Released today, the December 2010 issue of Health Affairs offers a number of thoughtful articles focusing on chronic disease. Featuring several studies from different parts of the world, the issue is dedicated to “Battling Chronic Disease Worldwide,” and highlights effective strategies to prevent and treat diseases like diabetes and cardiovascular disease, from Chile to China.
Prevention programs and greater utilization of primary care services, they found, are two of the best strategies to help people live longer, healthier lives while reducing health care spending. While such simple, cost effective interventions offer hope for communities around the world, researchers also note that lack of government funding continues to impede progress.
Importantly, on their website, Health Affairs cites a survey by the Center for Studying Health System Change which found that the magazine is “consulted by 55% of staff members on U.S. congressional committees of jurisdiction in health.” To us, this means that with such publications, the issue of non-communicable diseases (NCDs) is reaching people who frame the discussion in government and craft our global health policies. The timing of this publication is particularly good, as the world prepares for the UN Summit on Non-Communicable Diseases in September of 2011. The articles can impress upon policymakers the threat posed by NCDs on the lives and livelihood of people and communities worldwide. At the same time, they will learn how other countries are facing and meeting this enormous challenge head-on.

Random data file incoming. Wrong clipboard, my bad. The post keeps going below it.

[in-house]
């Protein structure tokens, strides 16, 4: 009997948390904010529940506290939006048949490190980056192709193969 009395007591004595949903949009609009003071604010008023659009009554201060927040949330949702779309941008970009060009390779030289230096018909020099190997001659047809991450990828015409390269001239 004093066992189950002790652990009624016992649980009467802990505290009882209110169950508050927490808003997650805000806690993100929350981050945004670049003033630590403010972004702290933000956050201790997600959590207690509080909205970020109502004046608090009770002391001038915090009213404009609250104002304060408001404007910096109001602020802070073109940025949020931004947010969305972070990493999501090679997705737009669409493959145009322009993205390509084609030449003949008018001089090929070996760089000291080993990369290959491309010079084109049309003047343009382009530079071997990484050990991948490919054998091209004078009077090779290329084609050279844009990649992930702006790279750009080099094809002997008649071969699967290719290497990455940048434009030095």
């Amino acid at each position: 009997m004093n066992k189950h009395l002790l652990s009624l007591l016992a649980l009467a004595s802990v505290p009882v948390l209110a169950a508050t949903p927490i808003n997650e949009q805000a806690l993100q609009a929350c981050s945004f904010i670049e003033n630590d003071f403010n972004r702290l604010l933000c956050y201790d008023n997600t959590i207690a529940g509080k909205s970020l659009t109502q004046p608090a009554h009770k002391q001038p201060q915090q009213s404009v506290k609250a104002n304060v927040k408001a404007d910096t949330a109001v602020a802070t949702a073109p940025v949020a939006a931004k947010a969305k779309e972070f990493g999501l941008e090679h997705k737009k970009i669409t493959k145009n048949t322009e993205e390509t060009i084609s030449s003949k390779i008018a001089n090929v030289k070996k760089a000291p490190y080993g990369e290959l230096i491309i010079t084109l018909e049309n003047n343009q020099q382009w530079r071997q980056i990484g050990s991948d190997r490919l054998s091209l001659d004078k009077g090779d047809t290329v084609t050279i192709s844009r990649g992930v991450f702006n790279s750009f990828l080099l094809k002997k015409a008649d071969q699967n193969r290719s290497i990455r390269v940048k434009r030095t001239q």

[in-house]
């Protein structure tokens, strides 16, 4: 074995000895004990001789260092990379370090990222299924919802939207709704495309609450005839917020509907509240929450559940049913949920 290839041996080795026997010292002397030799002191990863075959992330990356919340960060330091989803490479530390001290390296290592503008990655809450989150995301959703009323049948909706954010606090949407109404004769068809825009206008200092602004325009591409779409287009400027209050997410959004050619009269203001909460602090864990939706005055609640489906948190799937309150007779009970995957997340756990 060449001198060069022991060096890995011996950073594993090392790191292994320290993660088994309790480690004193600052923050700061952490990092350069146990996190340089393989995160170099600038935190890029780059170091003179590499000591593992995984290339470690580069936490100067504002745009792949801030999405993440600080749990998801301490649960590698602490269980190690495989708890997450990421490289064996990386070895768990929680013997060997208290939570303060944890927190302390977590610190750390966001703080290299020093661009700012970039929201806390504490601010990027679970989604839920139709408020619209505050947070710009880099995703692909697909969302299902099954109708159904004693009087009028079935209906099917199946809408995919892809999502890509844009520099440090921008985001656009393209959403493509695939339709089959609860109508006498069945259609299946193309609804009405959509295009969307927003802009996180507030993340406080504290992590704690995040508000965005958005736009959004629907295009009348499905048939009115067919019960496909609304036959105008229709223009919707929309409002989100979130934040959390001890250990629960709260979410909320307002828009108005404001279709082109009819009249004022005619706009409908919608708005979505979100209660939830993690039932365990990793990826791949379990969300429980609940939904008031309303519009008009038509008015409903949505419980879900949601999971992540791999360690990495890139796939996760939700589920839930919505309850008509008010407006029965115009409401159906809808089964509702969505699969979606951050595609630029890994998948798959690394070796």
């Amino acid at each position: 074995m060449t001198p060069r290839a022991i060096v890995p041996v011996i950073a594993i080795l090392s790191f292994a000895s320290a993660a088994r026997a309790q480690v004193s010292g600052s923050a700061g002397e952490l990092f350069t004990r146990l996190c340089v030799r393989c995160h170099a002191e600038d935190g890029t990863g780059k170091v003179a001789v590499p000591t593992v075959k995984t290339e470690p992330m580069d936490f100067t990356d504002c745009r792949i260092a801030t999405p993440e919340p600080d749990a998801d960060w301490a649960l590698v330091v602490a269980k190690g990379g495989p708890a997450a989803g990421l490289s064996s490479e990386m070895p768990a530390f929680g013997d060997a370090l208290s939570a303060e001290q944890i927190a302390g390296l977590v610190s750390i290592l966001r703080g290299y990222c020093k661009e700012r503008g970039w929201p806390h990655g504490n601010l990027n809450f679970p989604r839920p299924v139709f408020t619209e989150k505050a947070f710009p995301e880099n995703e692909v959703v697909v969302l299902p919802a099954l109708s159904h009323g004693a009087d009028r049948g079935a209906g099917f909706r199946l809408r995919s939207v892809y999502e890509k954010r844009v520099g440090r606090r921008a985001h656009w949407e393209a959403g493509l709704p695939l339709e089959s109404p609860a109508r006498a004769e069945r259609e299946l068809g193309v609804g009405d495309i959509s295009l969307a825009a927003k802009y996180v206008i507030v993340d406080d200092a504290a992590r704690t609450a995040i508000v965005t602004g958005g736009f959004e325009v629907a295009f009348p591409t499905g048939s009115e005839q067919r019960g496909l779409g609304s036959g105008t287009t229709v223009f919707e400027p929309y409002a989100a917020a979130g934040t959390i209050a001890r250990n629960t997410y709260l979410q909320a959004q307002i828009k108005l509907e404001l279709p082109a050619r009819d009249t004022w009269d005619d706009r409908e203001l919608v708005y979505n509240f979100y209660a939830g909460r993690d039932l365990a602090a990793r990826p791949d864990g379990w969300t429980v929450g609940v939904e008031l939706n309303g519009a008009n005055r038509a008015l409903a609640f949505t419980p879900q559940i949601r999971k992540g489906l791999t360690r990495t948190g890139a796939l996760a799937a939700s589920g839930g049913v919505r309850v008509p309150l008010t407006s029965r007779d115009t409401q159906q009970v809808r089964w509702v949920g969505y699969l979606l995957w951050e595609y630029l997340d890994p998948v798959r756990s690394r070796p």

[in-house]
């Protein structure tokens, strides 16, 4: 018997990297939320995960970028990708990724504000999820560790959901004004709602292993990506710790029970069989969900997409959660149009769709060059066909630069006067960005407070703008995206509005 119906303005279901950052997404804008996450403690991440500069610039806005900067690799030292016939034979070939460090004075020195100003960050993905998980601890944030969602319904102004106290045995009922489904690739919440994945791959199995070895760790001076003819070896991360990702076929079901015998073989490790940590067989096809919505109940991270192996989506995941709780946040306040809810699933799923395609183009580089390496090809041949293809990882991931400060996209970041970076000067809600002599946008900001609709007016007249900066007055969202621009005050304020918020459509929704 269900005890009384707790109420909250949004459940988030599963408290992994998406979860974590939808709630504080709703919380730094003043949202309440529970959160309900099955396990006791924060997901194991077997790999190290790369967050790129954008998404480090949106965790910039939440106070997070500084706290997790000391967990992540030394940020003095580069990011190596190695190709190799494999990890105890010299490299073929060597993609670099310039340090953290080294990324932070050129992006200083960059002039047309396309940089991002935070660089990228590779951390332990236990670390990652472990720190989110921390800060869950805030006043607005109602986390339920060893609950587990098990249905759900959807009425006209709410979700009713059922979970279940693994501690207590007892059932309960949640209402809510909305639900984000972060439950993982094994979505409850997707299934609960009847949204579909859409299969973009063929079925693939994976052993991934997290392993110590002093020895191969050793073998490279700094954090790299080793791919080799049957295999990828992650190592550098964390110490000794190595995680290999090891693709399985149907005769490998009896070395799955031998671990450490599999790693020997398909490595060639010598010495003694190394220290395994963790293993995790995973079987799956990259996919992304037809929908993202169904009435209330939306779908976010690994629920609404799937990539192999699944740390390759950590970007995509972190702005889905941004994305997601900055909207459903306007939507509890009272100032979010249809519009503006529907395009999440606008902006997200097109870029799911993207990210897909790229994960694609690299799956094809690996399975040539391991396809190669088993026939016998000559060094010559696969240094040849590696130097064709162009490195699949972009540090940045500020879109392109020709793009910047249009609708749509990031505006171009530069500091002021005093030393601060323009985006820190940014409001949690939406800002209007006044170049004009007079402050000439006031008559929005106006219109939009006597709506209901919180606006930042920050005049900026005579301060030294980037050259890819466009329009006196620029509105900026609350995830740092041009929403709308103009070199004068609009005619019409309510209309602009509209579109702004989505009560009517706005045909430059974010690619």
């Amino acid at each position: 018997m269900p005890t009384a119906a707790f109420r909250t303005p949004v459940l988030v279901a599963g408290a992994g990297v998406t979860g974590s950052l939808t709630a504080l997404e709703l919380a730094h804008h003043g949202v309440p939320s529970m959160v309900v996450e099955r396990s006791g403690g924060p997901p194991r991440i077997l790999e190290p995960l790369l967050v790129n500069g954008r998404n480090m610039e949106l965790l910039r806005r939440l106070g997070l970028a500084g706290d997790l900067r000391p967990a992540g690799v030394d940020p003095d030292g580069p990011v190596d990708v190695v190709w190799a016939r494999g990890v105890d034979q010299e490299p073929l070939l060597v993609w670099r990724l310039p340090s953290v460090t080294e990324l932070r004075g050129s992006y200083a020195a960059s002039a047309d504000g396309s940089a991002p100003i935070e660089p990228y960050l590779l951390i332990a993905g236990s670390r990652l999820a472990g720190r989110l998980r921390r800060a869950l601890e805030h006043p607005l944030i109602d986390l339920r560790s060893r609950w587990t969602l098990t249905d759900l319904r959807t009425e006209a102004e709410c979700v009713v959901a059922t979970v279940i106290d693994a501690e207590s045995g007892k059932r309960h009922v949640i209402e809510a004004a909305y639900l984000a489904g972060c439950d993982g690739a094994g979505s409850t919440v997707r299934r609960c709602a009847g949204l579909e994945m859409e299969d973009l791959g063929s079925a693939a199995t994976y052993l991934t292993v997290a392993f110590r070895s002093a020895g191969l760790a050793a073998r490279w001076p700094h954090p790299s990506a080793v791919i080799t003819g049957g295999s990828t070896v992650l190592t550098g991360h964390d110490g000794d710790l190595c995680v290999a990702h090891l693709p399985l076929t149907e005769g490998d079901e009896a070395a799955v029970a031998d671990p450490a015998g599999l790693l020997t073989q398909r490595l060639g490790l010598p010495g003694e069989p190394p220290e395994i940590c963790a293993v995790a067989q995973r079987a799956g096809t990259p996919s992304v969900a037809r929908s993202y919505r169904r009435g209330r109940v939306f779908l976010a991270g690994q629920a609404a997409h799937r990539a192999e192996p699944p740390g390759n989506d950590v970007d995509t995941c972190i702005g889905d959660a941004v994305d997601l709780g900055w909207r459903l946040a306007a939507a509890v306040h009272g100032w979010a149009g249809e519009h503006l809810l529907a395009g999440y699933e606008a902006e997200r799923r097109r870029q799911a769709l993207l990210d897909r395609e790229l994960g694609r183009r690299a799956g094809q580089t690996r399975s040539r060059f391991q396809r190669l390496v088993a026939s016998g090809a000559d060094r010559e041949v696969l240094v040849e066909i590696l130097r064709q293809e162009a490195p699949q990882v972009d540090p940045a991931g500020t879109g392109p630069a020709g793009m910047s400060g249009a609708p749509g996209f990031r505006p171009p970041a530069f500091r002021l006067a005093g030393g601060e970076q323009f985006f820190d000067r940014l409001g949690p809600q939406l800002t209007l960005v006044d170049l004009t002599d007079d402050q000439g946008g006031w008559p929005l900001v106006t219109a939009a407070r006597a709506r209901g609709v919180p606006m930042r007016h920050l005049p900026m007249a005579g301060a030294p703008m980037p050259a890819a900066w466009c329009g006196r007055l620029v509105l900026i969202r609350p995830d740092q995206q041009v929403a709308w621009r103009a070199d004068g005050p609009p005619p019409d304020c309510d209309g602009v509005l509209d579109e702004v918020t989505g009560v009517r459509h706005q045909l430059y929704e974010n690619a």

The publication highlights the growing NCD epidemic in developing countries. One study focuses on the success of Brazil’s Family Health Program. Authors James Macinko, Ines Dourado, et al. explain that most services are provided in community-based clinics by teams that include medical personnel and community health agents, who also make regular home visits and conduct neighborhood health promotion activities. The researchers found that during 1999–2007, hospitalizations for cardiovascular disease, stroke, and asthma fell at a significant rate, suggesting that strengthening primary health care is indeed a strong strategy for battling chronic diseases globally.
Another paper focuses on a business model for addressing chronic diseases in developing countries. In this, Michael Goroff and Michael R. Reich propose a model of partnerships between pharmaceutical manufacturers, local providers, and a mix of public, private and non-profit entities which can provide integrated, comprehensive care and preferential prices for medicines for chronic diseases. This model, the authors posit, “has the potential for public health and private business to cooperate in addressing the rising problem of chronic diseases in emerging markets.”
“This model – based on partnerships between pharmaceutical companies, providers, and nonprofit organizations – is a viable way of delivering healthcare in the developing world,” says Raj Dave, President of PharmARC Inc, and Advisor to Arogya World. “It is particularly exciting because such partnerships go beyond the traditional approaches of the Western world and can drive positive health outcomes for entire populations.”
Editor-in-Chief Susan Dentzer has encouraging words, “Fortunately, as these articles lay out, a number of interventions have been proven to save lives, spare disease, and save money.” Further, she points out that the interventions described seem not to be community-specific and therefore are likely to be successful in communities around the world.